Wednesday, January 23, 2013

“Murder on the Orient Express” by Agatha Christie – Vengeance is Best Served with a Cold Knife

Murder on the Orient Express by Agatha Christie (Book cover)
I've already written a couple of reviews of Agatha Christie’s books, so I won’t go spend as much time as I did earlier telling how much of an impact she had on the murder mystery genre, single-handedly revolutionizing certain aspects of it and setting the bar higher than ever before.

While it may be true that some of her novels were groundbreaking, it also has to be noted that on many occasions she preferred to stick to the rules she knew best, and in my opinion it kind of shows in Murder on the Orient Express.

In this book, Hercule Poirot, her famous private detective, is taking a trip aboard a train, when suddenly one of the passengers is discovered to be dead in his compartment, stabbed multiple times, with the strangest fact being that his door is locked from the inside.

Being the detective that he is, Poirot sees the need for him to lead his own investigation and put his hands on the murderer before he or she strikes again.

What’s more, Mother Nature has some tricks up her sleeve as well, forcing the train to be stopped until the emergency services can clear the path.

In other words, they are stuck in the middle of nowhere with certain death awaiting outside the train, meaning that the murderer is still amongst the passengers, not to mention that no outside help can be counted on.

As you can see, this is pretty much a classic setup for a traditional whodunit mystery, with there being no official representative of the law and everyone being stuck together in the same location for the duration of it all.

As usual, Agatha gives us a very compelling murder mystery, which at the beginning seems to be quite convoluted, even going as far as defying logic.

While it is true that this particular story has an ending which is actually quite different from the rest of her stories, there is much more to its charm than that. Simply seeing Poirot unraveling the threads of a web which doesn't seem to have an end is quite fascinating, especially as to the deductions he can make from every single clue and red herring thrown his way.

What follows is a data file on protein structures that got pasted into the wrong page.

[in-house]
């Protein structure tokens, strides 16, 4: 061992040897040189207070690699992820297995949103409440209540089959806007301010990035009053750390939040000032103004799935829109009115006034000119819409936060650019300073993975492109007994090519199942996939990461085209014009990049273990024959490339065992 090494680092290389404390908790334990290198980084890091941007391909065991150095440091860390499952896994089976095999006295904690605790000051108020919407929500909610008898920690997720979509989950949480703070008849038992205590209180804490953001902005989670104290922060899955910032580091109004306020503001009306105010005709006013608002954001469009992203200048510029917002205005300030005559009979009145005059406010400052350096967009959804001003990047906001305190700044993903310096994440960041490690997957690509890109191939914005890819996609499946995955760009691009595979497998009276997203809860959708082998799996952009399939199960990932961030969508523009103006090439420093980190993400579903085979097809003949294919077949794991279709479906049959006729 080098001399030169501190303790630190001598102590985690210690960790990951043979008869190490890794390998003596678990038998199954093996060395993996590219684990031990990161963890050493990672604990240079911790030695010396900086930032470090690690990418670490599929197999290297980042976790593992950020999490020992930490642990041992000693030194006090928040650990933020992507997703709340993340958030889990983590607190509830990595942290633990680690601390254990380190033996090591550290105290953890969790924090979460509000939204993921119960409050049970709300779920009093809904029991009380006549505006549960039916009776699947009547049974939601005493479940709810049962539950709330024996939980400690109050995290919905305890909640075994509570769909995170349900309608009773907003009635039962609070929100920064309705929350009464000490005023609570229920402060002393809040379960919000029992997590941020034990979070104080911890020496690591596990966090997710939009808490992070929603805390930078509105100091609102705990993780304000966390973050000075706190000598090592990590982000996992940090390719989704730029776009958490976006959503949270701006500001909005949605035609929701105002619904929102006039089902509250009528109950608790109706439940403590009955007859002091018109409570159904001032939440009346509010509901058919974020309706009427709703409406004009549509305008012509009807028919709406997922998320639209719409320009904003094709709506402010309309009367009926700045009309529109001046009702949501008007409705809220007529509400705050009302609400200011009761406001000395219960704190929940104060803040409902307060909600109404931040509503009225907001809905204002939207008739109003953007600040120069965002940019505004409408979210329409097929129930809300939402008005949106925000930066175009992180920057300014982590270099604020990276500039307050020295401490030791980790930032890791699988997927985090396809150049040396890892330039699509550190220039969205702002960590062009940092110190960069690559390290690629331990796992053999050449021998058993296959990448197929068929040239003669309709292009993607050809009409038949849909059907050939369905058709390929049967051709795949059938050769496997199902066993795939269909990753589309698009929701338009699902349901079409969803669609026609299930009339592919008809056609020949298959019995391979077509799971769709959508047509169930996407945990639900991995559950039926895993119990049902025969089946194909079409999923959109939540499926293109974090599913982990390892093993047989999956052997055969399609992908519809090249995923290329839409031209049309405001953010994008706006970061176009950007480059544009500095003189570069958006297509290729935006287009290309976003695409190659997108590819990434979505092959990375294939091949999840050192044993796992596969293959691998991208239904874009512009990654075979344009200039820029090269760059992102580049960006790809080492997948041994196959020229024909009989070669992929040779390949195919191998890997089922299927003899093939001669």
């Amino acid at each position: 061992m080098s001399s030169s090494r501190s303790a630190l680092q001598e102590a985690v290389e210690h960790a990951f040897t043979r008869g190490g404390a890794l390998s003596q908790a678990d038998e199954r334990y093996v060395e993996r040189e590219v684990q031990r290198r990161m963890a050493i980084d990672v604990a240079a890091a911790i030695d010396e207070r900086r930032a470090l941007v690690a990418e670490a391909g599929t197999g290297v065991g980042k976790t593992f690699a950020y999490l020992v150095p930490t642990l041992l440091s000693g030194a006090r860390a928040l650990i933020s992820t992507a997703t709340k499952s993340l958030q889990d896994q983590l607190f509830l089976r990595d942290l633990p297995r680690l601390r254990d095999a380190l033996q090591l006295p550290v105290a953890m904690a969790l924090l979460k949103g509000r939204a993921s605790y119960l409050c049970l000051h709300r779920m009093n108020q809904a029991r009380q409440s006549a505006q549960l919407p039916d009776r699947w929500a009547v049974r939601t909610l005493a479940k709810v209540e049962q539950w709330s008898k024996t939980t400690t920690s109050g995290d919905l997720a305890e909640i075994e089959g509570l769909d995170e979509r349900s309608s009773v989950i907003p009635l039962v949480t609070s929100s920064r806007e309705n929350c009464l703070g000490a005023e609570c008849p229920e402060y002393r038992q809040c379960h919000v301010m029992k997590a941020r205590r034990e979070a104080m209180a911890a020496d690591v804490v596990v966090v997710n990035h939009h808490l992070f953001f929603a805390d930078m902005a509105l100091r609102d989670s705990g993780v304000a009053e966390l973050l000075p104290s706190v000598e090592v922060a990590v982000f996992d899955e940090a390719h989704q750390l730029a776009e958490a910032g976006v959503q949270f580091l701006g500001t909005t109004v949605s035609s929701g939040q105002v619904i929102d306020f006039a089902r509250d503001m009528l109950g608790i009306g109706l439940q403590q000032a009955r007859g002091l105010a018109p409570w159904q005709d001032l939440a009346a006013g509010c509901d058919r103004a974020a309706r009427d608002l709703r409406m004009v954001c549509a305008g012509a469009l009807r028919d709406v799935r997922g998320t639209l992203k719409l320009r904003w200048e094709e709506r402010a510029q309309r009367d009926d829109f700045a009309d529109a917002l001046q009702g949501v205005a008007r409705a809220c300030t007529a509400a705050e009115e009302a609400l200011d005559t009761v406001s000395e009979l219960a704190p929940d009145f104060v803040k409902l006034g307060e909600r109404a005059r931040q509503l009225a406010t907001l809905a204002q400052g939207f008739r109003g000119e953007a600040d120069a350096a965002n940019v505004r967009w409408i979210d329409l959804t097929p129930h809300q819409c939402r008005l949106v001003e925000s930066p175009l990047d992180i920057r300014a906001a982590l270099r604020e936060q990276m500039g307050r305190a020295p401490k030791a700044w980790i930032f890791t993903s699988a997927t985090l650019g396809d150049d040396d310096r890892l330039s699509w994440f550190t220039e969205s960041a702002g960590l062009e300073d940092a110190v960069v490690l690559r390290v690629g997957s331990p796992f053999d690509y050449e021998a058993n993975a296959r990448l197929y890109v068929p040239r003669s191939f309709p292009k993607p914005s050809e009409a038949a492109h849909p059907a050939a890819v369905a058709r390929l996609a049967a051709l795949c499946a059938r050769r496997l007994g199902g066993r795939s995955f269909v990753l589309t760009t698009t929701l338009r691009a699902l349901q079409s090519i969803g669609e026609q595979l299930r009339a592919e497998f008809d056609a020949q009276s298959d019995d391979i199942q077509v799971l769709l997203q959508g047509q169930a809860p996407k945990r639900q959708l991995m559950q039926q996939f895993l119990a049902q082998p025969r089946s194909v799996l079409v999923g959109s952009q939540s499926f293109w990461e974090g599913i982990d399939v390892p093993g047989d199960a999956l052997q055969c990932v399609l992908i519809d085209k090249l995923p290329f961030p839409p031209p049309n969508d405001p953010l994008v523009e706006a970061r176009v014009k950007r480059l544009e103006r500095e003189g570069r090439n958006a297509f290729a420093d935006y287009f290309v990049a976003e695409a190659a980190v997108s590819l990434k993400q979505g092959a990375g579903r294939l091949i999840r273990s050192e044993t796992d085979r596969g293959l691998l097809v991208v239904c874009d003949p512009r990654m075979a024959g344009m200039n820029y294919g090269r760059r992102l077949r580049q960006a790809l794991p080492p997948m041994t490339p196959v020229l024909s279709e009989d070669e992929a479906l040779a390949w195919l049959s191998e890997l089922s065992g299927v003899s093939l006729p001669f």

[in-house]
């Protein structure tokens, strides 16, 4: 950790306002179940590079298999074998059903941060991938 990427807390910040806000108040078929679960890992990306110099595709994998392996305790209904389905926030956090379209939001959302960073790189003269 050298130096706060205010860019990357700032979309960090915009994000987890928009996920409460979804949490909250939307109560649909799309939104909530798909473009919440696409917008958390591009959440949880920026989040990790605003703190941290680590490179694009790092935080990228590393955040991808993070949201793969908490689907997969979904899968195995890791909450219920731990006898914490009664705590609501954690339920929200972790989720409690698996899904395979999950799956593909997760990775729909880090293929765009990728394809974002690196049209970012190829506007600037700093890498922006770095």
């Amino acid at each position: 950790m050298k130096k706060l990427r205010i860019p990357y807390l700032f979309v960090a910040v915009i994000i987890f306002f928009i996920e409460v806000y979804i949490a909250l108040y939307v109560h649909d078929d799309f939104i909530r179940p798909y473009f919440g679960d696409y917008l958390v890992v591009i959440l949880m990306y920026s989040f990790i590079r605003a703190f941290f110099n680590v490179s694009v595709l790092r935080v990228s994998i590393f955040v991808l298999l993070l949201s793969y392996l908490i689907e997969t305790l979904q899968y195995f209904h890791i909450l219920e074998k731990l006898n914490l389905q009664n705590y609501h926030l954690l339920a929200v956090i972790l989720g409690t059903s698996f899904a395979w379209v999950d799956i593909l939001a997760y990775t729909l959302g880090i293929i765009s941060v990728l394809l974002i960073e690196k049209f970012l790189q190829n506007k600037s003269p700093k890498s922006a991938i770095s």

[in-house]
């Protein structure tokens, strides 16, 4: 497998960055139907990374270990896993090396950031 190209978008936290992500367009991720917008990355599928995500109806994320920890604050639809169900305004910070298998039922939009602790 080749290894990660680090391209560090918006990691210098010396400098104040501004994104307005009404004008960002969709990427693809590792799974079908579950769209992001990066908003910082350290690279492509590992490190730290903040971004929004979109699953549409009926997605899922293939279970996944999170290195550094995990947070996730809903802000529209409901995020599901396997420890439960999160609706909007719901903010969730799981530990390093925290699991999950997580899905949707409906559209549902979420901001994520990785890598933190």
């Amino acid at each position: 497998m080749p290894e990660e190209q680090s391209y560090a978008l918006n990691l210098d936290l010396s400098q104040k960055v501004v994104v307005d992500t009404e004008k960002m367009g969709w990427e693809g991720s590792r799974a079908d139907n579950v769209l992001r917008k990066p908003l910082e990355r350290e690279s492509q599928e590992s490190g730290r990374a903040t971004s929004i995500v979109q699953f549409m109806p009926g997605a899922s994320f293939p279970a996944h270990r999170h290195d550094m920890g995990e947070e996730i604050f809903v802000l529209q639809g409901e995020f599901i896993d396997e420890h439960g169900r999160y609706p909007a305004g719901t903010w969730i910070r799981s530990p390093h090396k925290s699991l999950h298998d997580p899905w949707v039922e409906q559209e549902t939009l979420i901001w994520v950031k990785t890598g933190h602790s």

Once again, as seems to be the case in all of Agatha Christie’s murder mysteries, the characters are quite different from one another, making for a varied cast where every participant has some kind of peculiarity which makes them easily distinguishable from the rest, and even interesting.

Murder on the Orient Express by Agatha Christie (Book cover)
All in all, Murder on the Orient Express is about as solid as whodunit murder mysteries get, and I definitely recommend that you read it, regardless of whether or not you’re a fan of Agatha Christie’s works; this is one of those books which can be liked even by those who aren't big fans of the murder mystery genre.

Agatha Christie (15 September 1890 – 12 January 1976)

Agatha Christie
(15 September 1890 – 12 January 1976)

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Agatha Christie is thought of by many as being the grandmother of murder mysteries. Throughout her novels, which include the classics And Then There Were None and Death on the Nile, Christie developed many groundbreaking techniques for her time, most of which are being used in one way or another by modern murder mystery writers.

1 comment:

  1. The book is one of the best of Agatha Christie's work. How a man can be murdered by someone behind a locked compartment door and with train in a standstill position amidst the snowy countryside how can he escape?? How the murderer can be tracked among the different passengers travelling? These are just of the few question that will hover your mind till the end. A masterpiece.